Ron Paul is in a unique place. Because of his philosophy of limited government, his followers are devoted solely to him. While at many conventions Romney backers are split between numerous would-be delegates, Paul has supporters who follow his unique, libertarian leanings and are faithful to him as their potential presidential nominee. In fact, at state conventions around the country his supporters are increasing his support by joining state party committees. Like are acting similar to the Tea Party in the way they are trying to send a message to the greater Republican party leaders. They have come behind Paul and are trying their hardest to give Romney a run for his money. In fact, at the Massachusetts state convention less than half of Romney’s delegates were chosen to go to Tampa for the national convention, Paul’s delegates were chosen instead.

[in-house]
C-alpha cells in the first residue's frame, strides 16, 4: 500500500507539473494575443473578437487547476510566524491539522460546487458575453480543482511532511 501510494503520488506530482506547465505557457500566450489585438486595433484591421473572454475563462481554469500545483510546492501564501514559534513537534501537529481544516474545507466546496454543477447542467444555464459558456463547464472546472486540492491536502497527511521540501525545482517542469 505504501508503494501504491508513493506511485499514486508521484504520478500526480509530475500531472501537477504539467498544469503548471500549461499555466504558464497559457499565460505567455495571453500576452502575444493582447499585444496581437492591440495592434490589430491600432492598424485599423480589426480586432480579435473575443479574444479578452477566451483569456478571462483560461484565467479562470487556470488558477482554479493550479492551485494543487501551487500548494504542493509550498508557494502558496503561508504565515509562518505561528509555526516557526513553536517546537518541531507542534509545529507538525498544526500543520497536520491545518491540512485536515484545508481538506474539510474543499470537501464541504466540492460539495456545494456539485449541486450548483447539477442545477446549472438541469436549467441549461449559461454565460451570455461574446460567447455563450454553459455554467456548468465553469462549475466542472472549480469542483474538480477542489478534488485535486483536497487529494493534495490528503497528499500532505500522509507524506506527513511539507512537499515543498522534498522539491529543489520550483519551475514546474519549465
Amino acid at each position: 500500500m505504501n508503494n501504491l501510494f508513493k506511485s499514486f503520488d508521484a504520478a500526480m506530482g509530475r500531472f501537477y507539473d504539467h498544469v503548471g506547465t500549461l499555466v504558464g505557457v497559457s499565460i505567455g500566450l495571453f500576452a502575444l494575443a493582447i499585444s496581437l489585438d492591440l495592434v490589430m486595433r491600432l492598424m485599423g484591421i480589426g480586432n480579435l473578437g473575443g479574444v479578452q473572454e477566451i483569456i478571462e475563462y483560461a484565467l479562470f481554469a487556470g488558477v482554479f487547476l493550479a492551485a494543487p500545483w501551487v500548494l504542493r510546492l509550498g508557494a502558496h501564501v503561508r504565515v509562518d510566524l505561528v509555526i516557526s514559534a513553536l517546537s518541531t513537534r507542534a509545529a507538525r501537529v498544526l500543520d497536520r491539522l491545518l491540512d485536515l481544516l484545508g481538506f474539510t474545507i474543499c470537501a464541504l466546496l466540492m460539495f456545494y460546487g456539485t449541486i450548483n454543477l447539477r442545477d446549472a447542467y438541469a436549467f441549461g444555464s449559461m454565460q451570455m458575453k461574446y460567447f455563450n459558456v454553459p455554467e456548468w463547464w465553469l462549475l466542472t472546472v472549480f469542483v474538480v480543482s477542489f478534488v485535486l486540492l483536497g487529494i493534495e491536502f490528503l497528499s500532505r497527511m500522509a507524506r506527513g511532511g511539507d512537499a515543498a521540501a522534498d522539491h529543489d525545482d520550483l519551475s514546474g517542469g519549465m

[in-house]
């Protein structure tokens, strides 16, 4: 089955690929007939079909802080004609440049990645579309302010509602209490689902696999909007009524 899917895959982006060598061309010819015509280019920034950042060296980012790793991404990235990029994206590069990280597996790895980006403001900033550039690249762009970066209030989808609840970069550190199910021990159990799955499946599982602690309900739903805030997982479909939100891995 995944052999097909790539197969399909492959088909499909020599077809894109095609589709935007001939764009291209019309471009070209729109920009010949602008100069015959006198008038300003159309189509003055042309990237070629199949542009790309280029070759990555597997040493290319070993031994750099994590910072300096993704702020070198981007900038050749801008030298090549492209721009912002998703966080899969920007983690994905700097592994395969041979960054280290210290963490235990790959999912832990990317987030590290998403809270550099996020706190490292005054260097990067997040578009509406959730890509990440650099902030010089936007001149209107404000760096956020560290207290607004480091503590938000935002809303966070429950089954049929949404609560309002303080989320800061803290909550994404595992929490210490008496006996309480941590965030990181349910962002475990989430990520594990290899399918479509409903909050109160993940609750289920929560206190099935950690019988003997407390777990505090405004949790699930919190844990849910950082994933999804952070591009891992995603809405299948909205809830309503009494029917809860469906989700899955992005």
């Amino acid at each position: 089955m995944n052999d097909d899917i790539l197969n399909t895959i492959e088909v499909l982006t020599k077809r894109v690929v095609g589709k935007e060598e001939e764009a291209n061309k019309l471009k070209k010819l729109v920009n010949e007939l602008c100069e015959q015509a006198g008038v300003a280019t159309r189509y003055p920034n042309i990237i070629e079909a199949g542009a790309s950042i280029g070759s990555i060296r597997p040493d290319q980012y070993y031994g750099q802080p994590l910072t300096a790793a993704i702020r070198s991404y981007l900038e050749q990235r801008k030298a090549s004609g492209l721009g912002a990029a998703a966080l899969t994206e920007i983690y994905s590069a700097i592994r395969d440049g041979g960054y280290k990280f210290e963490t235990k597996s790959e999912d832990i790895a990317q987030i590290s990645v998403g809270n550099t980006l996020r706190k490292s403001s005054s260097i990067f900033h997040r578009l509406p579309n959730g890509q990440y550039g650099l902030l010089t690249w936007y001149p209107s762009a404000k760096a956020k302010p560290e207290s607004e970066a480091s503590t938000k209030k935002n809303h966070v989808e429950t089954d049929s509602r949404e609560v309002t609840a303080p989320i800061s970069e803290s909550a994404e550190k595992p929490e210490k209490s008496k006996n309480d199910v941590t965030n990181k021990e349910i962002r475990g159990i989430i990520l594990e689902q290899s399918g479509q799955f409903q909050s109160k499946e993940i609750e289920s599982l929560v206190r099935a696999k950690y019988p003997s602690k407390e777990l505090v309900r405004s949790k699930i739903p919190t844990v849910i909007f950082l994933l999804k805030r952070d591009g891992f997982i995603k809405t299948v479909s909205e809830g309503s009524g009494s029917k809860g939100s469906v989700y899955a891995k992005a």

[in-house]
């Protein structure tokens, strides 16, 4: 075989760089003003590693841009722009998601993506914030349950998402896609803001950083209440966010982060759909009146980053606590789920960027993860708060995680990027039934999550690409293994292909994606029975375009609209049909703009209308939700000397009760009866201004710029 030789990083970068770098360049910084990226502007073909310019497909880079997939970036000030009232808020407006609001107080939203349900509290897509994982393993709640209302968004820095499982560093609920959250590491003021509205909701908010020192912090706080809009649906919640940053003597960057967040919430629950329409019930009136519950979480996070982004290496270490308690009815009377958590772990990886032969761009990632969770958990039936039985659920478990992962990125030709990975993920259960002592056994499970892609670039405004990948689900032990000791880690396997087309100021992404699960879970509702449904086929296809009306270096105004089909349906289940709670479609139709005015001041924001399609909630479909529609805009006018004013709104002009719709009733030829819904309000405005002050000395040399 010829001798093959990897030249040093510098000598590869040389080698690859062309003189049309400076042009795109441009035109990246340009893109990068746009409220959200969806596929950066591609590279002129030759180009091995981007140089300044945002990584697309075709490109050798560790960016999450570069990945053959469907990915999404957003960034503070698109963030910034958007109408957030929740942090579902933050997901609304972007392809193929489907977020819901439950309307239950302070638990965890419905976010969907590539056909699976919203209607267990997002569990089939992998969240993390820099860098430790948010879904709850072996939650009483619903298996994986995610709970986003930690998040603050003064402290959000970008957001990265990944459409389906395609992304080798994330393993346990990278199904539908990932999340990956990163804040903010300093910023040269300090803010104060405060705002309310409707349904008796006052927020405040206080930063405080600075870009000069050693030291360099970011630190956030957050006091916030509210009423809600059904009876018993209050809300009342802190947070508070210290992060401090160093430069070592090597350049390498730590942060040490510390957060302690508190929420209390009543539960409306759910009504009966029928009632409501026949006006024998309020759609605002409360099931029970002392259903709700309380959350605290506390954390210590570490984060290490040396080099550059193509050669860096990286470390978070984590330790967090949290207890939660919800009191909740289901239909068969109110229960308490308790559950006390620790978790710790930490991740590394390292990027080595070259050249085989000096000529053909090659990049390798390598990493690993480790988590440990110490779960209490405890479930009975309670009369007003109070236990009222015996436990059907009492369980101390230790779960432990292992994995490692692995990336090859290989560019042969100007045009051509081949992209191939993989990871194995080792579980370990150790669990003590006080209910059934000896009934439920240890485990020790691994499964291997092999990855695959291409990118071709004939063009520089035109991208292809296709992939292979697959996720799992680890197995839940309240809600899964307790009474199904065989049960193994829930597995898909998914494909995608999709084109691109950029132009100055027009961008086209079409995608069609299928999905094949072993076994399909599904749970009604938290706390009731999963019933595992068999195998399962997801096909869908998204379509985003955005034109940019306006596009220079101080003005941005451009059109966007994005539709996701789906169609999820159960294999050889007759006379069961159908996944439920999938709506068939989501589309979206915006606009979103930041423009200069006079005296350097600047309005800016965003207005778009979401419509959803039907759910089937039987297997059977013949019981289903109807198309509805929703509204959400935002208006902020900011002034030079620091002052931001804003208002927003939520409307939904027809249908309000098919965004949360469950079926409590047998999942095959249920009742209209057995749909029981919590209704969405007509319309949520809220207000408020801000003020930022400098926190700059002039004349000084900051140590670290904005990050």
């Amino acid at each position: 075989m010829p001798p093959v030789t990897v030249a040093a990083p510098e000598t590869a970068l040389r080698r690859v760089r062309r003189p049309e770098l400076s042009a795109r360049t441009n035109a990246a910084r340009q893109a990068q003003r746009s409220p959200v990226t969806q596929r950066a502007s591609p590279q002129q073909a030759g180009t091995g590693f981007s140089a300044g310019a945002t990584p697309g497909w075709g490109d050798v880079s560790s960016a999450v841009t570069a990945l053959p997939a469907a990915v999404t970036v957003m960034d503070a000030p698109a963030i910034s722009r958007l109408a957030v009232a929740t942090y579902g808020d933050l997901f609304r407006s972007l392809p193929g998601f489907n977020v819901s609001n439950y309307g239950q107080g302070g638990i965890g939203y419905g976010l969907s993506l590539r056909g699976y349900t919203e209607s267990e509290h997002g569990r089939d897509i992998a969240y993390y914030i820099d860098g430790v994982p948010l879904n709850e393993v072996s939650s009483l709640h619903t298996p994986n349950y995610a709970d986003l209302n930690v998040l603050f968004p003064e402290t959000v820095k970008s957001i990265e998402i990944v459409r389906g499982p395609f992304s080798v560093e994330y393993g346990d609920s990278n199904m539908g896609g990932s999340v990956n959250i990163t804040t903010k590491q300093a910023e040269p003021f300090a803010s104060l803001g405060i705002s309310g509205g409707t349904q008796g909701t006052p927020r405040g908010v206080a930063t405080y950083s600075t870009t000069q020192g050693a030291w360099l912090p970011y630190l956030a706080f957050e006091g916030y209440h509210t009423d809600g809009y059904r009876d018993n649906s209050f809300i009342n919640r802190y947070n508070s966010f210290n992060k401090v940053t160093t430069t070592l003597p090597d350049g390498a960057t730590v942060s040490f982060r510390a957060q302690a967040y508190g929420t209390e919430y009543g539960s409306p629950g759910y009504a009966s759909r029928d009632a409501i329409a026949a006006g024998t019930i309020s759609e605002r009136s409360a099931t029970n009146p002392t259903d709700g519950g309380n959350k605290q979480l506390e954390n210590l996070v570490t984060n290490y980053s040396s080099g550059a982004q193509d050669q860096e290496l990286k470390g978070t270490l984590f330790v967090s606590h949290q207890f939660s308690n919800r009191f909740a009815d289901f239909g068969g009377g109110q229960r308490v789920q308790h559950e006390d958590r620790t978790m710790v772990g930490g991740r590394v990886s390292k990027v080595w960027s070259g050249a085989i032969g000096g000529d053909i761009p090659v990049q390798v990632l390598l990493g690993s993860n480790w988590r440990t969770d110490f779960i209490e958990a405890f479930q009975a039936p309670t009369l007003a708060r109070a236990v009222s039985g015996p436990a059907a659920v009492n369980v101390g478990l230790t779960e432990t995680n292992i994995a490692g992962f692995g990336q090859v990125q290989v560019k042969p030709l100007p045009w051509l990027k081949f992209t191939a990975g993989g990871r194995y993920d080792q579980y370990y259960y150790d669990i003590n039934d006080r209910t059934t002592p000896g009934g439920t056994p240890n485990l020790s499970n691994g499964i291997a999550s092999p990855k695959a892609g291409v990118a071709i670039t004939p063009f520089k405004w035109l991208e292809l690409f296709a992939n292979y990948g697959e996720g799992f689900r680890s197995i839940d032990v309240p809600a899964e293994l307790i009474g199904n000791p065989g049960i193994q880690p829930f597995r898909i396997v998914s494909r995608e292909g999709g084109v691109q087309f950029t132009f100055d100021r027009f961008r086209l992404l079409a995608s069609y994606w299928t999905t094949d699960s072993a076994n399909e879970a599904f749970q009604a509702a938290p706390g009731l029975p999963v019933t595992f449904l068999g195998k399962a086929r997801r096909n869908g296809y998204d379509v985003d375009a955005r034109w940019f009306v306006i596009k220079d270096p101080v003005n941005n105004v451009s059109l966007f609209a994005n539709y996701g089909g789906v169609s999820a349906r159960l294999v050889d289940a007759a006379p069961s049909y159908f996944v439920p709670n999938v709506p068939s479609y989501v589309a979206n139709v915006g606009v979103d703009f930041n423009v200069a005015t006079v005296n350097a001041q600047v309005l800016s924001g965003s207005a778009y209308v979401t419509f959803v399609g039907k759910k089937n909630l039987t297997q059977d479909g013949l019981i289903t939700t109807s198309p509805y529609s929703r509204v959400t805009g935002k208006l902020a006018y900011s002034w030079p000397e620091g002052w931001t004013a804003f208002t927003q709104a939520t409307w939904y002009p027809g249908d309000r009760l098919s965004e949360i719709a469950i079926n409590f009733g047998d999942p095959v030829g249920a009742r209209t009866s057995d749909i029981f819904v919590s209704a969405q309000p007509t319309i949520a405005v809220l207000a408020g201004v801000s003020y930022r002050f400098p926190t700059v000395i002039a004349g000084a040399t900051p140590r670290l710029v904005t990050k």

The possibility that the republican nomination will come down to a convention floor fight has been discussed, however at this time it seems unlikely that a brokered convention will occur. I had never heard of a brokered convention before researching for this post. I learned that a brokered convention occurs where there are not enough delegates won during the primary elections. Essentially, a single candidate does not have a majority. There then has to be re-votes and the delegates who had been faithful to one candidate are now allowed to switch their allegiance. I am hoping that it doesn’t come down to this, even though the Washington Post says it’s not likely. The Post also says that really the convention is more of a formality or tradition, and that one ballot is held, choosing the nominee who had already been decided during the primaries.
Although Paul has been having success in state caucuses, such as in Louisiana, where he dominated had favor with four of the six districts, tying in the fifth, he still only has 80 delegates while Romney has 847.